Japan has a few unique gift-giving traditions, like the mid-year "o-chugen" and end-of-year "oseibo" gifts exchanged between relatives and business associates. For the most part though, things work the same as in any other country. Parents give toys to their kids on their birthdays, who in turn give flowers and neckties for Mother’s Day and Father’s Day. And of course, couples give presents to each other.
Also like in other countries, sometimes boyfriends in Japan don’t have a clue about what their girlfriends really want. Case in point: my wife says one of the best things I’ve given her is a thermos, which speaks volumes about either my gift-selecting savvy or her extremely forgiving nature.
Thankfully, for those guys who could use a little insight into the female psyche (approximately all of us), a recent survey asked 103 Japanese women about the presents from their boyfriends that brought tears to their eyes, whether for good or bad reasons.
Starting with the bad news, roughly a third of the respondents, who were primarily in their 20s and 30s, said they had received something which made them think, “Seriously? Why the heck would he give me this?”
“He gave me a frilly lace dress,” said one displeased 35-year-old woman. "But at my age, it’s embarrassing to wear that kind of thing, so I never have.”
Now that we think about it, it might be best to steer clear of clothing, seeing how individual fashion tastes can be hard to guess. How about going the opposite route, and giving something that’s an expression of your own passions instead, something creative and artistic?
“My boyfriend wrote a song about me,” starts one respondent. “He gave me a cassette with a recording of him singing it, but there was so much static and background noise that I couldn’t understand a word he was saying.”
Hmm… tough crowd. You know what? Maybe you’re better off not trying to shoot the moon with a romantic ballad, and instead just giving something low-key.
“He went to visit his parents in his hometown, and he brought me back a hand towel with the logo of the local pro baseball team,” lamented another woman. “It was so cheaply made and left so much lint that I gave up on trying to use it, and as for way it looked, the less said the better.”
The Japanese holiday White Day proved to be a particularly tricky minefield to navigate. In Japan, guys are the lucky ones who get gifts on Valentine’s Day, usually chocolate. However, they’re expected to give something, usually of much greater value, in return one month later on White Day, March 14.
“I gave a homemade cake to my boyfriend for Valentine’s Day, and when White Day rolled around, all he gave me was a cake that he baked,” grumbled one 32-year-old woman.
“For White Day one year I got an electric tooth brush, still in the plastic bag from the drugstore where he bought it, with the receipt included,” said another.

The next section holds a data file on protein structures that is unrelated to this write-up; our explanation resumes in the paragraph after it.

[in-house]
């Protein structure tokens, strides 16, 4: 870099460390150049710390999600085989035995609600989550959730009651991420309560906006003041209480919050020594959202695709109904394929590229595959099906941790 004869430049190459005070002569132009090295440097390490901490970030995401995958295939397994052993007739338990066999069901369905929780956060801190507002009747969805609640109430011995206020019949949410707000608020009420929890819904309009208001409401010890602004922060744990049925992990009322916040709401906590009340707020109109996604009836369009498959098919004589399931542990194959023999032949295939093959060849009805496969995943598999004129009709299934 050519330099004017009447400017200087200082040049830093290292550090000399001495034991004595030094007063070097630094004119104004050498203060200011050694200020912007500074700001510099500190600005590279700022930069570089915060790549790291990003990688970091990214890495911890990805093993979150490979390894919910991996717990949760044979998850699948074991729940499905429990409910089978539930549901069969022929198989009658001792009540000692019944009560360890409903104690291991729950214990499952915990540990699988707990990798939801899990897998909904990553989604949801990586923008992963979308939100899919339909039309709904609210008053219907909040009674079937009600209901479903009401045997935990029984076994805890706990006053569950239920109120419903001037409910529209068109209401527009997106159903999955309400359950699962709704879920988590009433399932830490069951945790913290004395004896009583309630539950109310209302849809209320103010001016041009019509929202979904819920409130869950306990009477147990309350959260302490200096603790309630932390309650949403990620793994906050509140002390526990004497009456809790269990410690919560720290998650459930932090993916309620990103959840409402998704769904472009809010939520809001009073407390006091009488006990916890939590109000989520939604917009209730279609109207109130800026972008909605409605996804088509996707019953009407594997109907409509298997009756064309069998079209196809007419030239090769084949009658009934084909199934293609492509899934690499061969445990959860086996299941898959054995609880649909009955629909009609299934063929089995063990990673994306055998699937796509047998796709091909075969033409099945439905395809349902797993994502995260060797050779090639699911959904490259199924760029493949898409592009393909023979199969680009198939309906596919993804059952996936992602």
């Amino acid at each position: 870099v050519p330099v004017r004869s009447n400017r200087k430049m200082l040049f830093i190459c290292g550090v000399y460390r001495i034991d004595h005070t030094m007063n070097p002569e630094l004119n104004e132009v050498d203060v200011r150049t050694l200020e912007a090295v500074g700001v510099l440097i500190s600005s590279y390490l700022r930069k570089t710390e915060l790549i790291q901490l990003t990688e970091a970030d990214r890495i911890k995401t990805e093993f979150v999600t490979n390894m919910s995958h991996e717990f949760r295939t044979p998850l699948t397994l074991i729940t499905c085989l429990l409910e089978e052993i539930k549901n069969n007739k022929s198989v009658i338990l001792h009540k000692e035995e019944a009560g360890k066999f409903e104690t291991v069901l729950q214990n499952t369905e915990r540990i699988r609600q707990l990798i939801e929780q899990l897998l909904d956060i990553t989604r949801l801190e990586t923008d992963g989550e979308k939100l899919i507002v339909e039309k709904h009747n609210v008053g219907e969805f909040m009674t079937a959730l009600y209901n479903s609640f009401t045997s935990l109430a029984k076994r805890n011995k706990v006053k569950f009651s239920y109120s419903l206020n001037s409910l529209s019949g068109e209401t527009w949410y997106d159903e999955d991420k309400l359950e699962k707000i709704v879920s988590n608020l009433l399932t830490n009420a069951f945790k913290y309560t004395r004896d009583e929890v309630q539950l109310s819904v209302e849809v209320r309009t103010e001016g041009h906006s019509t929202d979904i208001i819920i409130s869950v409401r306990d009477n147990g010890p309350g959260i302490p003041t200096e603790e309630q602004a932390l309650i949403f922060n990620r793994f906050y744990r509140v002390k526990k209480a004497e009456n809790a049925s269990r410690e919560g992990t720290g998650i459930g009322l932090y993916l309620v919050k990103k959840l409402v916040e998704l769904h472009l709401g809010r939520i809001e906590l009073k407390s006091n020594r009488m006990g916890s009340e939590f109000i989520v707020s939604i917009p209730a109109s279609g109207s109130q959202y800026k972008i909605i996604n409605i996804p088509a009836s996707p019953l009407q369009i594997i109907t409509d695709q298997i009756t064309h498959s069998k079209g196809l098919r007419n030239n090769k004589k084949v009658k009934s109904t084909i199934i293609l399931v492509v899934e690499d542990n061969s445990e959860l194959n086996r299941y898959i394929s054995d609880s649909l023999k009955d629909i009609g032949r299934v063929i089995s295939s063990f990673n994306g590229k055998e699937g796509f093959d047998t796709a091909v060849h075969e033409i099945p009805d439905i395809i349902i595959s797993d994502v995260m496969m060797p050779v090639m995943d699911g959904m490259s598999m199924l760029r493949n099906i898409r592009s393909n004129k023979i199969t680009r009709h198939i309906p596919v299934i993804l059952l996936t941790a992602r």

While we agree it wouldn’t have killed the guy to gift wrap it, we’d also like to give him the benefit of the doubt and believe that he was just worried she might need to return it. Besides, isn’t showing concern for your girlfriend’s physical health a noble gesture?
Not according to this 23-year-old-woman. “My boyfriend said, ‘I got you these since the weather is getting colder,’ and gave me a pair of wool panties.”
But this isn’t to say that all women have hearts of stone. On the contrary, 88% of the women surveyed remarked that they had been moved by simple, inexpensive gifts.
“My boyfriend gave me a keychain with a really cute character on it,” one 29-year-old told researchers. “He knows I really like the character, so he got it from a crane game at the arcade for me.” Given the diabolical difficulty of most crane games, we’re not exactly sure we can technically qualify this as “inexpensive” without knowing how many 100-yen coins he had to feed into the machine, but it’s a thoughtful gesture nonetheless.
In general in Japan, unless he’s spending the night, the guy doesn’t escort his date back to her place at the end of the night. Since this leaves the girl walking home alone, many young women in Japan carry a handheld alarm, in case they get accosted on their way home. “After we went out a few times, my boyfriend said he was worried about me, so he gave me one,” said one respondent.
And despite the previous gripe about getting a cake for White Day, food was a big hit. “I was feeling sick and went home from work early,” one women recalled. “When I got to my apartment, there was a plastic bag hanging from my doorknob, and inside was a cup of my favorite brand of pudding with a note from my boyfriend.”
We’re impressed, but can’t help but wonder how this guy managed to find out his girlfriend was clocking out early, go to the store and buy the pudding, write a note, and deliver it all to her apartment all before she got home from the office. Does making a girl happy require superpowers like telepathy and teleportation?
Nope. Actually, it doesn’t even require decent cooking skills, as explained by this woman.
“I was sick at home, so my boyfriend cooked rice porridge and brought it over,” she says, referring to the typical food eaten by Japanese people suffering from a cold or flu. “It tasted completely terrible, but I was so touched that he’d do that for me that I cried.”
As a matter of fact, multiple women said what they appreciated most was a letter of encouragement when they were feeling down, proving that once again, it really is the thought that counts.
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